Presolving the laplacian matrix vastly sped up each iteration. Makes sense.

Why in gods name does sparse.kron_sum have the argument ordering it does? I had a LOT of trouble with x vs y ordering. np.meshgrid wasn’t working like I though it should. Images might have a weird convention? What a nightmare. I think it’s ok now? Looks good enough anyway.

And here is the code to make the video. I converted to image sequence to an mp4 using ffmpeg

Code to produce the velocity graphs above.

I should give a particle in cell code a try

Links

Proving some Inductive Facts about Lists using Z3 python

Z3 is an SMT solver which has a good rep. Here are some excellent tutorials.

https://rise4fun.com/z3/tutorial

https://theory.stanford.edu/~nikolaj/programmingz3.html

http://homepage.cs.uiowa.edu/~ajreynol/VTSA2017/

SMT stands for satisfiability modulo theories. The exact nature of power of these kinds of solvers has been and is still hazy to me. I have known for a long time that they can slam sudoku or picross or other puzzles, but what about more infinite or logic looking things? I think I may always be hazy, as one can learn and discover more and more encoding tricks to get problems and proofs that you previously thought weren’t solvable into the system. It’s very similar to learning how to encode to linear programming solvers in that respect.

SMT solvers combine a general smart search procedure with a ton of specialized solvers for particular domains, like linear algebra, polynomials, linear inequalities and more.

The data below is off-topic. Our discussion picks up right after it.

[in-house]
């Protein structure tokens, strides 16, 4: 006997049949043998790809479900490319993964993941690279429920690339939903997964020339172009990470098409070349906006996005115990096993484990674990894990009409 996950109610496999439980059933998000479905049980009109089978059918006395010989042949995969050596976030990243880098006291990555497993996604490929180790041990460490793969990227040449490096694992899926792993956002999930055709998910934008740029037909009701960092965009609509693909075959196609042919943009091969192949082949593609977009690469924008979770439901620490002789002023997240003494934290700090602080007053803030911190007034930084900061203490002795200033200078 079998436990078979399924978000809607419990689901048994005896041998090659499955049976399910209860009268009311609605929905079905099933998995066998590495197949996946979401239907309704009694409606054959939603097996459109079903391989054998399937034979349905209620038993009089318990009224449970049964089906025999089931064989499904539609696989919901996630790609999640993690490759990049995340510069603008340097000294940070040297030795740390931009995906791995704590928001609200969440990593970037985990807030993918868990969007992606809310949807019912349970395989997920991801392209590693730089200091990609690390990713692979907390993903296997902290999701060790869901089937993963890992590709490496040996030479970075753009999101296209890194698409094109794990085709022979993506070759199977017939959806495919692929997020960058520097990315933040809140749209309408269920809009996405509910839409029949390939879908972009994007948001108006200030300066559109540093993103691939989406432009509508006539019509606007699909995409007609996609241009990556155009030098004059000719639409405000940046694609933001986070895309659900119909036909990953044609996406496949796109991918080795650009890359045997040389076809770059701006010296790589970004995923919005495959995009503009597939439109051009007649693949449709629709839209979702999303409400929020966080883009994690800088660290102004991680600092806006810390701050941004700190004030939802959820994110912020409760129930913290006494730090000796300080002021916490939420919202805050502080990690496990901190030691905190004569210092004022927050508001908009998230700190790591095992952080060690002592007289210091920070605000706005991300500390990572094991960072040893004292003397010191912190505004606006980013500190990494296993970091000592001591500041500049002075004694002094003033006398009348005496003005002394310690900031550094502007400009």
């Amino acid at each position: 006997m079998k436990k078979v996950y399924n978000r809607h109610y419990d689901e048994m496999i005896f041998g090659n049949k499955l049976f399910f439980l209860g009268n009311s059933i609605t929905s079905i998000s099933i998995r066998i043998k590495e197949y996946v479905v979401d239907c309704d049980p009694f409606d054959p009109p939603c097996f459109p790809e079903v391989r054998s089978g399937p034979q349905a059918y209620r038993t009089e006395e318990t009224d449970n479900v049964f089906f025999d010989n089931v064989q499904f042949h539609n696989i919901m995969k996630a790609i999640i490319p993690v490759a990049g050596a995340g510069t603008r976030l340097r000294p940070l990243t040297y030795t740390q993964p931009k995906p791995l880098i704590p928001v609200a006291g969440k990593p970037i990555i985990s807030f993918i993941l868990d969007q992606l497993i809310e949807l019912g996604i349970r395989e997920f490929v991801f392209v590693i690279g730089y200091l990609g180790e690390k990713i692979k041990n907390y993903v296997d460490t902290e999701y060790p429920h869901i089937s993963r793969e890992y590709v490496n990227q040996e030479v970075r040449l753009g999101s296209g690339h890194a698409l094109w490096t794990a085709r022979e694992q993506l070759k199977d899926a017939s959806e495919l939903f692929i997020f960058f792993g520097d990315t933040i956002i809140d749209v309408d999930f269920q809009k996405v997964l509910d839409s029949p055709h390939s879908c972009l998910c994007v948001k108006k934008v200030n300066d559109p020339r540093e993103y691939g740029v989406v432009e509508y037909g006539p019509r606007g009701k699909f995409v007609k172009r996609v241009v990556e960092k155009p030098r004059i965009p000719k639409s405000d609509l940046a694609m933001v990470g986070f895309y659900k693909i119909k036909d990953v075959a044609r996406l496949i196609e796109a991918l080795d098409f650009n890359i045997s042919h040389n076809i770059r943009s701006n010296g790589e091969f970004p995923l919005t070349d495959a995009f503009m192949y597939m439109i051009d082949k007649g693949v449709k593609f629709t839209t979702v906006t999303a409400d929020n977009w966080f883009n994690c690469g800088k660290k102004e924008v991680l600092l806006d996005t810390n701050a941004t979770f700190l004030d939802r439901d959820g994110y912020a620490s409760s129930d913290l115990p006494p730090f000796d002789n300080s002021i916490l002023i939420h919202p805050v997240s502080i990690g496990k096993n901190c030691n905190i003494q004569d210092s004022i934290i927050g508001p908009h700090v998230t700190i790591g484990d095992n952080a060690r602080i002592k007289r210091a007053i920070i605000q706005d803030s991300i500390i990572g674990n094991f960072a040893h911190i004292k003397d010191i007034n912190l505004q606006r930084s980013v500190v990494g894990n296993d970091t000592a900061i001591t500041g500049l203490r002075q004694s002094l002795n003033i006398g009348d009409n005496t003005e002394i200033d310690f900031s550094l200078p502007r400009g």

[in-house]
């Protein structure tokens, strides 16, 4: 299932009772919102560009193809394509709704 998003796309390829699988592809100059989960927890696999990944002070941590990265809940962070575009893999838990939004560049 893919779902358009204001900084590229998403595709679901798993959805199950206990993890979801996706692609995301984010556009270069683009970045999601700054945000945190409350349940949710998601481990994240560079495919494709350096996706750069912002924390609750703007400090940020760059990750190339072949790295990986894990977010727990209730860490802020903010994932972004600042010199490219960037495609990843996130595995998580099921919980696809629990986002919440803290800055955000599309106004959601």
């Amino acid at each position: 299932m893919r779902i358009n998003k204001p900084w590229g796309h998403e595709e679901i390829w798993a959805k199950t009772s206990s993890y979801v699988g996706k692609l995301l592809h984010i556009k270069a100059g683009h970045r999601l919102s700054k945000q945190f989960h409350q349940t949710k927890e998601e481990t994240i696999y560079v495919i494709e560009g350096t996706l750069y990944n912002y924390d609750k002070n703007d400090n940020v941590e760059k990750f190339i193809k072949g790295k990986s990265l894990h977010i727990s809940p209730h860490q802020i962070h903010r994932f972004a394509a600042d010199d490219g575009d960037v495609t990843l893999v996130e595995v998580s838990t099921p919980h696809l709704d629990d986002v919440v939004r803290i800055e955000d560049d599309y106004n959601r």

The search procedure goes by the name DPLL(T). It is an adjustment of the procedure of SAT solvers, which are very powerful and fast. SAT solvers find an assignment of boolean variables in order to make a complicated boolean expression true, or to eventually find that it can never be made true. SAT solvers work on the principle of guessing and deducing. If a OR b needs to be true and we already know a is false, we can deduce b must be true. When the deduction process stalls, we just guess and then backtrack if it doesn’t work out. This is the same process you use manually in solving Sudoku.

The modern era of SAT solvers came when a couple new tricks vastly extended their power. In particular Conflict Driven Clause Learning (CDCL), where when the solver finds itself in a dead end, it figures out the choices it made that put it in the dead end and adds a clause to its formula so that it will never make those choices again.

https://sahandsaba.com/understanding-sat-by-implementing-a-simple-sat-solver-in-python.html

SMT works by now having the boolean variables of the SAT solver contain inner structure, like the boolean p actually represents the fact x + y < 5. During the search process it can take the pile of booleans that have been set to true and ask a solver (maybe a linear programming solver in this case) whether those facts can all be made true in the underlying theory. This is an extra spice on top of the SAT search.

Something that wasn’t apparent to me at first is how important the theory of uninterpreted formulas is to SMT solvers. It really is their bread and butter. This theory is basically solved by unification, which is the fairly intuitive process of finding assignments to variables to make a set of equations true. If I ask how to make fred(x,4) = fred(7,y), obviously the answer is y=4, x=7. That is unification. Unification is a completely syntax driven way to deduce facts. It starts to give you something quite similar to first order logic.

https://eli.thegreenplace.net/2018/unification/

https://cs.mtsu.edu/~rbutler/courses/sdd/automated_deduction/unification.pdf